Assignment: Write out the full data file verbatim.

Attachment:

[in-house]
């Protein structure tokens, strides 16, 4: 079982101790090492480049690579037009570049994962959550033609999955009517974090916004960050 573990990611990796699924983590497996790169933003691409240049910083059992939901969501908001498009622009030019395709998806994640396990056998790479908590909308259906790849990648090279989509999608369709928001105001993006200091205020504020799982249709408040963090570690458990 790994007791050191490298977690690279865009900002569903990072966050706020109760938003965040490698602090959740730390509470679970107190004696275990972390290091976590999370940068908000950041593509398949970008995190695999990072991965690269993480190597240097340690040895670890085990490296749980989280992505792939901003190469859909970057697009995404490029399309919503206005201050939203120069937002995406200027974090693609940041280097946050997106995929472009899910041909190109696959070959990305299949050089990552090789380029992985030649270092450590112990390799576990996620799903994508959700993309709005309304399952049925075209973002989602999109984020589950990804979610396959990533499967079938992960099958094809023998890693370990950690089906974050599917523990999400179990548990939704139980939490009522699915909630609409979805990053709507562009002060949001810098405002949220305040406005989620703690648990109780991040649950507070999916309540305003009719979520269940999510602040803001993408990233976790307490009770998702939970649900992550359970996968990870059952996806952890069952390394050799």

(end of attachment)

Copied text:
[in-house]
């Protein structure tokens, strides 16, 4: 079982101790090492480049690579037009570049994962959550033609999955009517974090916004960050 573990990611990796699924983590497996790169933003691409240049910083059992939901969501908001498009622009030019395709998806994640396990056998790479908590909308259906790849990648090279989509999608369709928001105001993006200091205020504020799982249709408040963090570690458990 790994007791050191490298977690690279865009900002569903990072966050706020109760938003965040490698602090959740730390509470679970107190004696275990972390290091976590999370940068908000950041593509398949970008995190695999990072991965690269993480190597240097340690040895670890085990490296749980989280992505792939901003190469859909970057697009995404490029399309919503206005201050939203120069937002995406200027974090693609940041280097946050997106995929472009899910041909190109696959070959990305299949050089990552090789380029992985030649270092450590112990390799576990996620799903994508959700993309709005309304399952049925075209973002989602999109984020589950990804979610396959990533499967079938992960099958094809023998890693370990950690089906974050599917523990999400179990548990939704139980939490009522699915909630609409979805990053709507562009002060949001810098405002949220305040406005989620703690648990109780991040649950507070999916309540305003009719979520269940999510602040803001993408990233976790307490009770998702939970649900992550359970996968990870059952996806952890069952390394050799």